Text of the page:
Student Scholar Symposium Abstracts and Posters
Chapman access only poster or presentation
Delayed-onset muscle soreness (DOMS) is pain that starts 24-48 hours post-activity, and is the most commonly experienced non-injury pain in dancers. Causes of DOMS are not yet understood, but speculation includes lactic acid (movement-induced metabolic waste) build-up, inflammation, and muscle damage. Current treatments for DOMS focus on creating lymphatic movement and raising blood circulation in order to promote healing. They are sorted into two categories: active and passive techniques. Active recovery consists of continuing exercise at a lower impact, while passive techniques consist of various strategies to relieve the pain while allowing the muscle tissue to rest. Through an extensive literature review and a series of qualitative studies, this poster presents the pros and cons of various rehabilitation techniques to facilitate healing and offers suggestions to prevent and treat DOMS for all dancers, athletes, and movers.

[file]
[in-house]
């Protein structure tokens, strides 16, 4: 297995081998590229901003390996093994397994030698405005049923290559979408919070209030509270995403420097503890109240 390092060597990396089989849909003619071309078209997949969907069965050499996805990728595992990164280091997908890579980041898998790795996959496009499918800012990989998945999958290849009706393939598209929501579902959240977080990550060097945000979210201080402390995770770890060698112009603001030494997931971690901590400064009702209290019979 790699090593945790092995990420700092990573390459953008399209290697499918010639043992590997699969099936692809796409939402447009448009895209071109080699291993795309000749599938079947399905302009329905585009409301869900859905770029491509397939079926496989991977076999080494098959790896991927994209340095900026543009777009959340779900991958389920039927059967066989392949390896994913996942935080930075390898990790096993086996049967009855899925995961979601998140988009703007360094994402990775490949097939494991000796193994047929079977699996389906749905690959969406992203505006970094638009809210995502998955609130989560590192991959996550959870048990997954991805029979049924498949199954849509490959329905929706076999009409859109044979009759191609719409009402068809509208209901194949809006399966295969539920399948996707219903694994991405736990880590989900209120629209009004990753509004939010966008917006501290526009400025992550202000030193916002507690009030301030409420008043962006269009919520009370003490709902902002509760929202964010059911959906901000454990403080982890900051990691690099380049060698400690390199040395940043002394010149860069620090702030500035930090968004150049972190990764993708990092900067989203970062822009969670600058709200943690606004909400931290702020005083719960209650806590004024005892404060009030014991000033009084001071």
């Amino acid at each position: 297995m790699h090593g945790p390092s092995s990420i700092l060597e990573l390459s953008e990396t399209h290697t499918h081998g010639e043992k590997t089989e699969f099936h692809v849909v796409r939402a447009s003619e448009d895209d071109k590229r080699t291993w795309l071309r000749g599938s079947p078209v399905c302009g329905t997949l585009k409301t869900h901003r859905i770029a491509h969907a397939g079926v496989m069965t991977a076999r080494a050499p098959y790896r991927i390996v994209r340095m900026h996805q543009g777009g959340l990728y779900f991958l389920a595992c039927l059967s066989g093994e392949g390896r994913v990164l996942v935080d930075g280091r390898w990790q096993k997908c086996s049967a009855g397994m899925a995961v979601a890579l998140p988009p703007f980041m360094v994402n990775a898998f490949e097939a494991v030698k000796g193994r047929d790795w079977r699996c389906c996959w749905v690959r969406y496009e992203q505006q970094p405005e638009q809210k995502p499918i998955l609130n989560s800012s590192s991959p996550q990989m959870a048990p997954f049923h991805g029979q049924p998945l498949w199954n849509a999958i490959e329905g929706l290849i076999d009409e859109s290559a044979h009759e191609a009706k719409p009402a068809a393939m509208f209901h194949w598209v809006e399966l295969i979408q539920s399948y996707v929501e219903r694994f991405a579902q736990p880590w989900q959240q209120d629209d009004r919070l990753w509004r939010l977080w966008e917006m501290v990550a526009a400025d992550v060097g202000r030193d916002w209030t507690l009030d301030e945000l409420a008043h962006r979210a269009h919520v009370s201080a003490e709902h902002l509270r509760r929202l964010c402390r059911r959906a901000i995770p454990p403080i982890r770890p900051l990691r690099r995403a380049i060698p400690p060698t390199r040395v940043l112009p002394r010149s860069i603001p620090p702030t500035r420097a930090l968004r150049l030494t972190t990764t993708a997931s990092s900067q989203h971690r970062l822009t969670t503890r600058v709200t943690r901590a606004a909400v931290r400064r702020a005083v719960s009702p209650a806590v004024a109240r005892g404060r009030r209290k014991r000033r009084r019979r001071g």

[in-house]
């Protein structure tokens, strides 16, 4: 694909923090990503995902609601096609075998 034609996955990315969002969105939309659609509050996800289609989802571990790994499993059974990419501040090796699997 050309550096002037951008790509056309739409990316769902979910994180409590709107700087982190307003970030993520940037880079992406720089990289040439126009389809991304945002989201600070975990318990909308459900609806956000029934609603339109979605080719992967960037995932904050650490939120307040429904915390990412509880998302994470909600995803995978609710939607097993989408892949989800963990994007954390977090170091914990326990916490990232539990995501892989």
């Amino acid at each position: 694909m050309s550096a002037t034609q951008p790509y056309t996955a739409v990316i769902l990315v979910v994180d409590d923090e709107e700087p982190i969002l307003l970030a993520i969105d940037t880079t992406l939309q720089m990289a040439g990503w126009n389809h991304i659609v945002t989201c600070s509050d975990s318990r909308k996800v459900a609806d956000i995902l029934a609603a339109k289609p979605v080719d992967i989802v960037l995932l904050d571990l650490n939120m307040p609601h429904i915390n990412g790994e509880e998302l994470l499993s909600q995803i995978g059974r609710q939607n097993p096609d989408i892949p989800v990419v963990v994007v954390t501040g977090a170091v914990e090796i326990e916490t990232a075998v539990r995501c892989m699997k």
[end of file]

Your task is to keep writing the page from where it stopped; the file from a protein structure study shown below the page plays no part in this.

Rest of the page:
Mohrman, Daisy, "Effectiveness of Rehabilitation Techniques for Non-Injury, Post Activity Muscle Pain" (2015). Student Scholar Symposium Abstracts and Posters. 95.
Presented at the Spring 2015 Student Research Day at Chapman University.
Access to this poster is restricted to Chapman University students, faculty, staff, and affiliates.